print_share_mode_table: share_mode_entry[0]:  pid = 13174, share_access = 0x7, private_options = 0x840, access_mask = 0x20189, mid = 0x0, type= 0x3, file_id = 7, uid = 1030, flags = 0, dev = 0xfd02, inode = 103023223


[2008/03/12 13:10:05, 10] smbd/open.c:fd_open(67)
  fd_open: name Invoicing_xxxx.xls, flags = 00 mode = 0775, fd = 27.
[2008/03/12 13:10:05, 2] smbd/open.c:open_file(391)
  Nathalie opened file Invoicing_xxxx.xls read=Yes write=No (numopen=2)
[2008/03/12 13:10:05, 3] smbd/oplock_linux.c:linux_set_kernel_oplock(173)
  linux_set_kernel_oplock: Refused oplock on file Invoicing_xxxx.xls, fd = 27, dev = fd02, inode = 103023223. (Resource temporarily unavailable)
[2008/03/12 13:10:05, 10] locking/locking.c:unparse_share_modes(665)
  unparse_share_modes: del: 0, tok = 0, num: 2
[2008/03/12 13:10:05, 10] locking/locking.c:print_share_mode_table(482)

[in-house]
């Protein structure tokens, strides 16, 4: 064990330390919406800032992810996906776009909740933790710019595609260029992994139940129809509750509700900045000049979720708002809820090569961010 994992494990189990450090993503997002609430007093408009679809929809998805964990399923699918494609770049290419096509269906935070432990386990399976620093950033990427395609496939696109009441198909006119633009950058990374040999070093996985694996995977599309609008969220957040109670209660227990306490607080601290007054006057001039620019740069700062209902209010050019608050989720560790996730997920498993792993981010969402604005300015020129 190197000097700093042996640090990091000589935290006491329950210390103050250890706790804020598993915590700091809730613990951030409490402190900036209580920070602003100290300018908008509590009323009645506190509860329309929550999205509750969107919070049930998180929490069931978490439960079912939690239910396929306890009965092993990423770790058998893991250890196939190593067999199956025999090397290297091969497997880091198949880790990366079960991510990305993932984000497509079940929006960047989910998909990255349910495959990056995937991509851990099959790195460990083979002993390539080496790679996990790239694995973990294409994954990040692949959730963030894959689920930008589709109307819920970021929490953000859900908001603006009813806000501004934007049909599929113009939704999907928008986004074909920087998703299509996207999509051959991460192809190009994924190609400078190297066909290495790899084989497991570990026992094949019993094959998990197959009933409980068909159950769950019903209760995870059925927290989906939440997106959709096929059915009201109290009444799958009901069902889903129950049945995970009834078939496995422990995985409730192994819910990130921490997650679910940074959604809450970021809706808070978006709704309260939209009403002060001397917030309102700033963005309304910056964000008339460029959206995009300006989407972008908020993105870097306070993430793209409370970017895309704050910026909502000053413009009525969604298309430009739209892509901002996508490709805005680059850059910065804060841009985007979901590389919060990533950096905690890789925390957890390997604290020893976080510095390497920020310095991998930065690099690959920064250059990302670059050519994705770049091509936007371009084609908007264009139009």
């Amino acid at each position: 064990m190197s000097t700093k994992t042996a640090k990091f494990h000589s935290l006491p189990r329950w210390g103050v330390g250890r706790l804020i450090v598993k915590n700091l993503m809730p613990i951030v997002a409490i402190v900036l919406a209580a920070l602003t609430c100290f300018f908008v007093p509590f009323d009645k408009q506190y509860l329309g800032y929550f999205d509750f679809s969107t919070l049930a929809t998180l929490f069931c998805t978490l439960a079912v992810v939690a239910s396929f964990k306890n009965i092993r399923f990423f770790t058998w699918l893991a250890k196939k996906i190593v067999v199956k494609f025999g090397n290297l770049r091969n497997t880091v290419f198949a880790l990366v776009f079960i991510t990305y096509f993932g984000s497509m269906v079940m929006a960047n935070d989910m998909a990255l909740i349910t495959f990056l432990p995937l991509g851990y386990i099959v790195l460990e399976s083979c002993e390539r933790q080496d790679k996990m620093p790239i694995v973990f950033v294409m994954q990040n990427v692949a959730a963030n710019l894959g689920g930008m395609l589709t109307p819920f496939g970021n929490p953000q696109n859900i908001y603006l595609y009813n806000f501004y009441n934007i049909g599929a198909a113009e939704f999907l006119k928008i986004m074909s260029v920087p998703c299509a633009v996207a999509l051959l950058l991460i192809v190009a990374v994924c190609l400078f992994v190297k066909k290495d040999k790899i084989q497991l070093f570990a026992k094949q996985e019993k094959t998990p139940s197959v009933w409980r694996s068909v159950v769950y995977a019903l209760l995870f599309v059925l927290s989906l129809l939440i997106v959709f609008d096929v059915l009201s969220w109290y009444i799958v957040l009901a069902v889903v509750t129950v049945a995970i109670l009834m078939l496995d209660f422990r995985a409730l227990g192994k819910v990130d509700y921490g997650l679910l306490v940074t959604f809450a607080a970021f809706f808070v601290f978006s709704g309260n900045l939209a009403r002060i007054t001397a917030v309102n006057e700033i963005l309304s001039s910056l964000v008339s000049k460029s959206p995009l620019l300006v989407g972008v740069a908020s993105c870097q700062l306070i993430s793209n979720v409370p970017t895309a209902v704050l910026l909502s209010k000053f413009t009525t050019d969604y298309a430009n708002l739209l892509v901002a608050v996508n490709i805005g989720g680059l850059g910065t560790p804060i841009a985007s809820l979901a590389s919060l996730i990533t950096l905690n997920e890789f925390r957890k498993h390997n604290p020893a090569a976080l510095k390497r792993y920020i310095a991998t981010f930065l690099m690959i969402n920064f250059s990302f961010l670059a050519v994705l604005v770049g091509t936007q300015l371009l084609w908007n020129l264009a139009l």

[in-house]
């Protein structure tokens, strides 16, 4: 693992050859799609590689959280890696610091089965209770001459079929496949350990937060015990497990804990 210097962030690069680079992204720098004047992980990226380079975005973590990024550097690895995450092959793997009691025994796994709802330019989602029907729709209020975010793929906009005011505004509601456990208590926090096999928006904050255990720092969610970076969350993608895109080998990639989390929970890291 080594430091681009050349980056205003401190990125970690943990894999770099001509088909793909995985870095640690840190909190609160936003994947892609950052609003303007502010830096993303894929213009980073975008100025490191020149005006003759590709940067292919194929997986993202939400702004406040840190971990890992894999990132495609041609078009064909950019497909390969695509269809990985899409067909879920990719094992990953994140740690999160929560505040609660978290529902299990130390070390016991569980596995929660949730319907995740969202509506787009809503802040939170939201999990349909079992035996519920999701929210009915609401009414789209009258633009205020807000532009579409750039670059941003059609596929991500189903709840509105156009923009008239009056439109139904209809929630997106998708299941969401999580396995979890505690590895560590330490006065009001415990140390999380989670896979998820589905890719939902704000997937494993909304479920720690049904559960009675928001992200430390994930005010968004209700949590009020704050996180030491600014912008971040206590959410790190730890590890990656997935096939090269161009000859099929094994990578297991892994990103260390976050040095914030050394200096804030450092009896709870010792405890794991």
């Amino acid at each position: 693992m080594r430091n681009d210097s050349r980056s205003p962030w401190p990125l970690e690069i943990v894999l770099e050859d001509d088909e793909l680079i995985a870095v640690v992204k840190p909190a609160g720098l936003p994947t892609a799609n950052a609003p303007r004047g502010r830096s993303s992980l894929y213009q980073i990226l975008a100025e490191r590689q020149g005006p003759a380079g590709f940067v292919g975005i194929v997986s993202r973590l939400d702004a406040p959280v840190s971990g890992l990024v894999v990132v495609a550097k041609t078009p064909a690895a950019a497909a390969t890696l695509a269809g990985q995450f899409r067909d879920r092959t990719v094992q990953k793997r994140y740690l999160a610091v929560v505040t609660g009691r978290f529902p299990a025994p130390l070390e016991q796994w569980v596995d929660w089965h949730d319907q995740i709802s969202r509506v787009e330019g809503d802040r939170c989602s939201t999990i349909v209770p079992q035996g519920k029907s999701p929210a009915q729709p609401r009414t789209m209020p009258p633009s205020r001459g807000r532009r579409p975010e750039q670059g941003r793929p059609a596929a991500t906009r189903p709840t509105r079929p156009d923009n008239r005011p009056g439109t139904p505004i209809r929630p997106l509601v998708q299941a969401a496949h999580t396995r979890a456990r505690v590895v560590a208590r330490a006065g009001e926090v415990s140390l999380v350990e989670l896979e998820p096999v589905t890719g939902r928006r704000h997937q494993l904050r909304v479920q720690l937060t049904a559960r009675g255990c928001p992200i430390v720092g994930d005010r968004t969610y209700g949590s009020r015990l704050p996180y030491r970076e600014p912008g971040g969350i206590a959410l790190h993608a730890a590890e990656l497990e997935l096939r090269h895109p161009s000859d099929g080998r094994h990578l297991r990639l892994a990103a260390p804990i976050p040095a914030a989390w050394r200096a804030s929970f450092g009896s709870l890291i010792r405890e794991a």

print_share_mode_table: share_mode_entry[0]:  pid = 13174, share_access = 0x3, private_options = 0x40, access_mask = 0x2019f, mid = 0x0, type= 0x0, file_id = 11, uid = 1030, flags = 0, dev = 0xfd02, inode = 103023223
[2008/03/12 13:10:05, 10] locking/locking.c:print_share_mode_table(482)
  print_share_mode_table: share_mode_entry[1]:  pid = 13174, share_access = 0x3, private_options = 0x200044, access_mask = 0x20089, mid = 0x0, type= 0x0, file_id = 13, uid = 1030, flags = 0, dev = 0xfd02, inode = 103023223

Note that the oplock can be granted or refused, but both times, the ultimate open succeeds and the file is opened in the application on the PC.

Sometimes however, the open() fails and the user gets the error message 
"Access Denied" on his PC (this was with Excel 2007).
The logs then show this sequence:

[2008/03/12 13:11:48, 4] smbd/open.c:open_file_ntcreate(1605)
  calling open_file with flags=0x0 flags2=0x0 mode=0775, access_mask = 0x20089, open_access_mask = 0x20089
[2008/03/12 13:11:48, 10] smbd/open.c:fd_open(67)
  fd_open: name Invoicing_xxxx.xls, flags = 00 mode = 0775, fd = -1. Resource temporarily unavailable
[2008/03/12 13:11:48, 3] smbd/open.c:open_file(301)
  Error opening file Invoicing_xxxx.xls (NT_STATUS_ACCESS_DENIED) (local_flags=0) (flags=0)
[2008/03/12 13:11:48, 5] smbd/files.c:file_free(454)